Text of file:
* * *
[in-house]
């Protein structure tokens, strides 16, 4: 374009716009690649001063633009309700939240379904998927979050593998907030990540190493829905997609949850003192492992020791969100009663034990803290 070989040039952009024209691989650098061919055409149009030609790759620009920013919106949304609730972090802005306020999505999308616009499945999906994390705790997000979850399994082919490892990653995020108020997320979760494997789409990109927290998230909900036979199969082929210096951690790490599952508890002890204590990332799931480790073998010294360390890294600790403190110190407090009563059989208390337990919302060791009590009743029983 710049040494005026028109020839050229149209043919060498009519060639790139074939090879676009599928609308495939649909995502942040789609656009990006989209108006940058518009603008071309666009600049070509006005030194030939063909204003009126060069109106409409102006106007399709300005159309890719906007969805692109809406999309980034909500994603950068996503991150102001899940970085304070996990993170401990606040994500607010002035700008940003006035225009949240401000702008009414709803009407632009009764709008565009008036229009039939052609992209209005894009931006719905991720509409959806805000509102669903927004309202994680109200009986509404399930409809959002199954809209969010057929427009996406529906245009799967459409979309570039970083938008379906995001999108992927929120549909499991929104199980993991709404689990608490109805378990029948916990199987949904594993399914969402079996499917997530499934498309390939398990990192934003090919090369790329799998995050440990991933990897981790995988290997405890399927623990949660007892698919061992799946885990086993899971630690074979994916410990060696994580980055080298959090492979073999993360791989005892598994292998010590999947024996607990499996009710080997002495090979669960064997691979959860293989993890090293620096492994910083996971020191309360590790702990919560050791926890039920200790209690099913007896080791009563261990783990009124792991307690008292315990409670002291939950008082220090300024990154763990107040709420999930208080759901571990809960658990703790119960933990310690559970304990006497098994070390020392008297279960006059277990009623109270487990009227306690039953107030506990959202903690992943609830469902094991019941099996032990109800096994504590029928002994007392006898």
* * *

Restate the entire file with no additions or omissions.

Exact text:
[in-house]
């Protein structure tokens, strides 16, 4: 374009716009690649001063633009309700939240379904998927979050593998907030990540190493829905997609949850003192492992020791969100009663034990803290 070989040039952009024209691989650098061919055409149009030609790759620009920013919106949304609730972090802005306020999505999308616009499945999906994390705790997000979850399994082919490892990653995020108020997320979760494997789409990109927290998230909900036979199969082929210096951690790490599952508890002890204590990332799931480790073998010294360390890294600790403190110190407090009563059989208390337990919302060791009590009743029983 710049040494005026028109020839050229149209043919060498009519060639790139074939090879676009599928609308495939649909995502942040789609656009990006989209108006940058518009603008071309666009600049070509006005030194030939063909204003009126060069109106409409102006106007399709300005159309890719906007969805692109809406999309980034909500994603950068996503991150102001899940970085304070996990993170401990606040994500607010002035700008940003006035225009949240401000702008009414709803009407632009009764709008565009008036229009039939052609992209209005894009931006719905991720509409959806805000509102669903927004309202994680109200009986509404399930409809959002199954809209969010057929427009996406529906245009799967459409979309570039970083938008379906995001999108992927929120549909499991929104199980993991709404689990608490109805378990029948916990199987949904594993399914969402079996499917997530499934498309390939398990990192934003090919090369790329799998995050440990991933990897981790995988290997405890399927623990949660007892698919061992799946885990086993899971630690074979994916410990060696994580980055080298959090492979073999993360791989005892598994292998010590999947024996607990499996009710080997002495090979669960064997691979959860293989993890090293620096492994910083996971020191309360590790702990919560050791926890039920200790209690099913007896080791009563261990783990009124792991307690008292315990409670002291939950008082220090300024990154763990107040709420999930208080759901571990809960658990703790119960933990310690559970304990006497098994070390020392008297279960006059277990009623109270487990009227306690039953107030506990959202903690992943609830469902094991019941099996032990109800096994504590029928002994007392006898």